By Dan Hust
WHITE LAKE Town of Bethel residents cautiously welcomed a $22 million plan to replace the historic White Lake Mansion House with a health spa.
Speaking at a public hearing during Tuesday’s Bethel Planning Board meeting, just under a dozen locals said the new hotel, which promises up to 100 jobs, could be a boon to the economy.
But they also worried about the possibility it could become yet another unfinished effort in the town, exacerbated if the site also is devoid of one of the very first successful summer hotels in Sullivan County.
The current Mansion House dates back to 1848, its unoccupied Greek Revival architecture slowly deteriorating near the corner of routes 17B and 55 at White Lake’s western edge.
The company that now owns the property, Globe Developers, plans to tear down the old hotel and replace it with a replica that would house offices, conference facilities and an indoor/outdoor dining area.
Behind the replica would be two other three-story buildings, each containing 36 timeshare suites, separated by a pool. Underneath one of those buildings would be the spa; underneath the other, a parking garage.
An initial attempt three years ago failed to get off the ground, leading residents to worry that the same could happen here again after the old hotel is demolished, to boot.
“To that end, I think it’s important the Town of Bethel require a bond on this project,” White Lake resident Hal Teitelbaum told the planning board. “… I do like having development in Sullivan County… but I would like them to be successful.”
“Make sure you have the financials as a background,” agreed Bethel resident Dawn Ryder.
White Lake businesswoman Judith Maidenbaum noted that many of her customers at the Fat Lady Café appreciate the view of the Mansion House across Kauneonga Lake, and she insisted the proposed replica is not as authentic as it could be.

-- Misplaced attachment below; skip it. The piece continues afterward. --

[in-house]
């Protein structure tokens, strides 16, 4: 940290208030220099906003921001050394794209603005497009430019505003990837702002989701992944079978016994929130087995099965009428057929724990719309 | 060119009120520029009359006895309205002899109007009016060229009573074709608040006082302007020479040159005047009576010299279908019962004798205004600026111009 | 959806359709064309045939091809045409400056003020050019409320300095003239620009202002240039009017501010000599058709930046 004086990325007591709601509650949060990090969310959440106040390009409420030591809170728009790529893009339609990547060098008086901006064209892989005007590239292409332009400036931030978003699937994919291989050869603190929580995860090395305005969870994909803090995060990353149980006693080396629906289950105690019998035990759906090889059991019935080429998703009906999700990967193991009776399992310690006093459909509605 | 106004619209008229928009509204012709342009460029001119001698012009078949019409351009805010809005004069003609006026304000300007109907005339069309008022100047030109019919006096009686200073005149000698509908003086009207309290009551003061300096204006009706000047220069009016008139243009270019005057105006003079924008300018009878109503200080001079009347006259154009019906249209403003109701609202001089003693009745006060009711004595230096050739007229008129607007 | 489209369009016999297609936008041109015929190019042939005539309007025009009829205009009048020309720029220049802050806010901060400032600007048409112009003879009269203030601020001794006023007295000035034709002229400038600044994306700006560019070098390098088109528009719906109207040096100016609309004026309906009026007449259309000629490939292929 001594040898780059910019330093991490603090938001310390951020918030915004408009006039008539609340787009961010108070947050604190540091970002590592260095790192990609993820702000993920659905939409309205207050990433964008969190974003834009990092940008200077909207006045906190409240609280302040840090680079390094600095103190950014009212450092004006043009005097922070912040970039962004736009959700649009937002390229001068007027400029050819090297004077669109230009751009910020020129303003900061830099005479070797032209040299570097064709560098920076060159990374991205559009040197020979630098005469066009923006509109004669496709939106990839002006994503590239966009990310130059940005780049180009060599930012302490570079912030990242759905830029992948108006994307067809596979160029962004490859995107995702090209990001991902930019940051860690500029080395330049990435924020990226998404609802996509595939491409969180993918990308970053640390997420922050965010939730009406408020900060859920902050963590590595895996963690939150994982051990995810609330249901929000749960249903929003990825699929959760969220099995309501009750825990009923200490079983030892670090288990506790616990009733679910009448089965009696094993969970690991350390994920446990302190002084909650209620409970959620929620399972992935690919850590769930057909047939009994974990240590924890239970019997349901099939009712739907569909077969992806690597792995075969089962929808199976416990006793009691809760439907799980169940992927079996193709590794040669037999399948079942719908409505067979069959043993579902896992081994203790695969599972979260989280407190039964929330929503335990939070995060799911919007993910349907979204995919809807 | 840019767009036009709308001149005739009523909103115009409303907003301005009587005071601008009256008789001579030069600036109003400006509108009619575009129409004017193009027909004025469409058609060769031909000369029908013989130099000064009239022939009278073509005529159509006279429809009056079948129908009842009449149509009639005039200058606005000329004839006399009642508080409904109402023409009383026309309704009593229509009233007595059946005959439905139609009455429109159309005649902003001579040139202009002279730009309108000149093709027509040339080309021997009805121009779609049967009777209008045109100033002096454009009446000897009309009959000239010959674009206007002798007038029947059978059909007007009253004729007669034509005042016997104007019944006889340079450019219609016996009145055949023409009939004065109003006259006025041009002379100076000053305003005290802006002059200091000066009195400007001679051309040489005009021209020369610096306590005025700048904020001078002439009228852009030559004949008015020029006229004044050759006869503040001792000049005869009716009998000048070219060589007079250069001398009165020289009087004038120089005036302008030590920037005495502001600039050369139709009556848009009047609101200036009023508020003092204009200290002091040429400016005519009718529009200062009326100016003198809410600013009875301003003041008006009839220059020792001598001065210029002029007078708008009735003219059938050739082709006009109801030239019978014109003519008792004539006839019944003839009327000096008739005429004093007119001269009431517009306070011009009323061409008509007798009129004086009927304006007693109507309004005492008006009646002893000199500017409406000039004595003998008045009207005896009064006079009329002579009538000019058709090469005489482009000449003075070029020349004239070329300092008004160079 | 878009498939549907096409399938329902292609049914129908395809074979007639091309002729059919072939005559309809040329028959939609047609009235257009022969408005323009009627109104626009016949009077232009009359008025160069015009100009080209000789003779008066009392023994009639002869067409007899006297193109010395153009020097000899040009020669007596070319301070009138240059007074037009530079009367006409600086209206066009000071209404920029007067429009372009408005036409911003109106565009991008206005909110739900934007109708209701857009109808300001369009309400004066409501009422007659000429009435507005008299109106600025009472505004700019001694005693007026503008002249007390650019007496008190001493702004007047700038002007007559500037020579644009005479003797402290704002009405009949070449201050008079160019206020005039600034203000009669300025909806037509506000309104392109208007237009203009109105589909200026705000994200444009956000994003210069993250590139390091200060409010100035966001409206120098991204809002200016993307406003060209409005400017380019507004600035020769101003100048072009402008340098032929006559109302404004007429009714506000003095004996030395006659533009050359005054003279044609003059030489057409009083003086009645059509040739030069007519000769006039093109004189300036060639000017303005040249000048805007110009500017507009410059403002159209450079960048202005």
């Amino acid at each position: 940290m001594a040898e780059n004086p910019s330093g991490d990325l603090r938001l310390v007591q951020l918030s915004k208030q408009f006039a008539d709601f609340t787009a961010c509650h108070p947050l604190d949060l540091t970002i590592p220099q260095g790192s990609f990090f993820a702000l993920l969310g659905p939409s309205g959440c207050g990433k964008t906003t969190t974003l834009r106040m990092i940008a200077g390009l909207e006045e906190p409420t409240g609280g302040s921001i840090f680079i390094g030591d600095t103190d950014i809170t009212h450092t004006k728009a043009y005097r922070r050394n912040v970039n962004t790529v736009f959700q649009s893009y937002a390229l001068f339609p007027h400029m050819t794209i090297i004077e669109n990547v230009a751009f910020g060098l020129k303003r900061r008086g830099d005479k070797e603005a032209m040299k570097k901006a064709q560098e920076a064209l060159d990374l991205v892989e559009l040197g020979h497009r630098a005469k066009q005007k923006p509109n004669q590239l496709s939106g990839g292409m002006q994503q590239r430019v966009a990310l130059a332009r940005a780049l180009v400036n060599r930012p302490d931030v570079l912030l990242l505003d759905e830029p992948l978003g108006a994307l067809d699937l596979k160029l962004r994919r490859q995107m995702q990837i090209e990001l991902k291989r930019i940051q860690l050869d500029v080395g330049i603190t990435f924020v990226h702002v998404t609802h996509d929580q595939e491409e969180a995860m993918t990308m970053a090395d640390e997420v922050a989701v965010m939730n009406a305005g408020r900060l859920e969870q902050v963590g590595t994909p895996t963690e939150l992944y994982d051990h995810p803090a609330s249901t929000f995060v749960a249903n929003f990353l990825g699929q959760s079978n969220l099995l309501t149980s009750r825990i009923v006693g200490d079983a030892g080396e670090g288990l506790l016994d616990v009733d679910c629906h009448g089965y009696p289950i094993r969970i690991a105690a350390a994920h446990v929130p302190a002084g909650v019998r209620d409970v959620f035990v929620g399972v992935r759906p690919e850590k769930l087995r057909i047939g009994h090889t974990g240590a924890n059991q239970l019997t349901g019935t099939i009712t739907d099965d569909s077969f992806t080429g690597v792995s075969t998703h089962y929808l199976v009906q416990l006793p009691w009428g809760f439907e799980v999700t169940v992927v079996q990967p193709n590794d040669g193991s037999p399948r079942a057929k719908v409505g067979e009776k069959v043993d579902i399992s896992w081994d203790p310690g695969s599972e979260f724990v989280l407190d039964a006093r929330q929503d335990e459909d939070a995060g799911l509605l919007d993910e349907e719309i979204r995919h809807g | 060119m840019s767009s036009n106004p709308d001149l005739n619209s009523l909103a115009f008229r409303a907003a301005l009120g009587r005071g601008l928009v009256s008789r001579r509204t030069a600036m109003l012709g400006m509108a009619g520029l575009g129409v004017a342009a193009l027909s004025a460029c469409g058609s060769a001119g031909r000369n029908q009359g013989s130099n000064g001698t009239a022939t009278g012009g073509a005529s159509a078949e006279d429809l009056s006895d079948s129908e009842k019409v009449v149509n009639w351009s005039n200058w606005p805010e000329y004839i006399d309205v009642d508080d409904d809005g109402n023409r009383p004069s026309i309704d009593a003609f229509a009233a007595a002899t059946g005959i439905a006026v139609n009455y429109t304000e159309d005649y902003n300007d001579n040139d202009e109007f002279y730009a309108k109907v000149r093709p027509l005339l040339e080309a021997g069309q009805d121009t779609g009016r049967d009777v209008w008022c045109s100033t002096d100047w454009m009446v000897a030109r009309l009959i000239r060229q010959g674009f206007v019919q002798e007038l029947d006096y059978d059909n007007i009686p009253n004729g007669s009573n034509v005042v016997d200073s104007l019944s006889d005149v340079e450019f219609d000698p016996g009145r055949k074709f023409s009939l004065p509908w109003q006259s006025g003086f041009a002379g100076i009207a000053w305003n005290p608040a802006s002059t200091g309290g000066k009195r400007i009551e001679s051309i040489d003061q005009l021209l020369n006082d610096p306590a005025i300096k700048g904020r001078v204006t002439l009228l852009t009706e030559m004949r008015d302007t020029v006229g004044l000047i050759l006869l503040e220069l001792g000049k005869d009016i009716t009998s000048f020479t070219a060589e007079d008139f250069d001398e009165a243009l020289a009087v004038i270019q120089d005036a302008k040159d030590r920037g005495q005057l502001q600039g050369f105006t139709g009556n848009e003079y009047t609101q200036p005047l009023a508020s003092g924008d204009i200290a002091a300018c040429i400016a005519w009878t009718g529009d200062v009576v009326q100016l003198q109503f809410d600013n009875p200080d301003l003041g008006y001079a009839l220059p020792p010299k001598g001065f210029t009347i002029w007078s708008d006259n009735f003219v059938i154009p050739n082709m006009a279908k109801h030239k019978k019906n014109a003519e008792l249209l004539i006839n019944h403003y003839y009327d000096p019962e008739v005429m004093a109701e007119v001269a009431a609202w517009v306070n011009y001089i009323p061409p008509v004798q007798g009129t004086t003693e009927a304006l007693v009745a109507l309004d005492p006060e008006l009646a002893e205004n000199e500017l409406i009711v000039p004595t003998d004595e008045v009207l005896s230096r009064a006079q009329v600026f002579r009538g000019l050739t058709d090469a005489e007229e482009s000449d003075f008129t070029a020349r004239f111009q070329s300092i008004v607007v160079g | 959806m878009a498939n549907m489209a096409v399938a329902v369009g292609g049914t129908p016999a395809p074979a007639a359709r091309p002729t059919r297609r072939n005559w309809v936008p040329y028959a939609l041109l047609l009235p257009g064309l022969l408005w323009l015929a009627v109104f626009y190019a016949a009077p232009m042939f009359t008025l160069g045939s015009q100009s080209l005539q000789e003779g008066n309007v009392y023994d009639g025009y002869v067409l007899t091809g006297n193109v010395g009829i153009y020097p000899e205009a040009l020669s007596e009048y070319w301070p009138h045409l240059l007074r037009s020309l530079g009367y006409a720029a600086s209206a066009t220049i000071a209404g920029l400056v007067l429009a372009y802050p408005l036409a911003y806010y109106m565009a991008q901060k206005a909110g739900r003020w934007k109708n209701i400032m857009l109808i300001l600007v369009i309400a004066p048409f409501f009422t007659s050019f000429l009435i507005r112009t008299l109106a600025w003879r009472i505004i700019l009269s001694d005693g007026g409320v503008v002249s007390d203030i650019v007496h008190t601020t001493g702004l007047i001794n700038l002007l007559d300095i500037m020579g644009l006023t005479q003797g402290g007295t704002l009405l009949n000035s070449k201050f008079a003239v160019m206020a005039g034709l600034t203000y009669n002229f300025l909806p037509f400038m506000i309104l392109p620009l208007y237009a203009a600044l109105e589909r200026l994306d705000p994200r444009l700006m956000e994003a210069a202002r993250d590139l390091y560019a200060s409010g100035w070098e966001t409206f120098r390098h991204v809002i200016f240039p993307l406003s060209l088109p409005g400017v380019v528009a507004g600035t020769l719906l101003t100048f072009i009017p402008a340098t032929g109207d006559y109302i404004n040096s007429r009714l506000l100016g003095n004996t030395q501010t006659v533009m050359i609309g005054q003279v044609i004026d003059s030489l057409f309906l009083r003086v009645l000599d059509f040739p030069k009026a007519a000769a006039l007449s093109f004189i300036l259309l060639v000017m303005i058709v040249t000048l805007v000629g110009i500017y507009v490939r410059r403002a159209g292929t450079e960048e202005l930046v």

“This is a historic and beautiful building,” she remarked, acknowledging she once contemplated buying it but could not afford to do so. “… It would be nice to feel you [the developers] respected that history.”
Smallwood’s Karen London urged the developers to do all they can to save the present structure before choosing to build a replica, no matter how faithful.
Other speakers also expressed concern about the spa’s potential effect on the water table, though Planning Board Chairman Dan Gettel said an on-site well delivers 35 gallons per minute. Regardless, a water study is under way, said the developers’ engineer.
Whether Bethel will require a bond or other financial guarantee remains to be seen, but in the meantime, most speakers seemed to look forward to the project.
“It will greatly contribute to our economy here in Sullivan County,” predicted Allan Scott, a Smallwood resident speaking as president of the Sullivan County Partnership for Economic Development.
Written comments are being accepted by the township for another two weeks, and Gettel said the board will “digest” them before moving forward.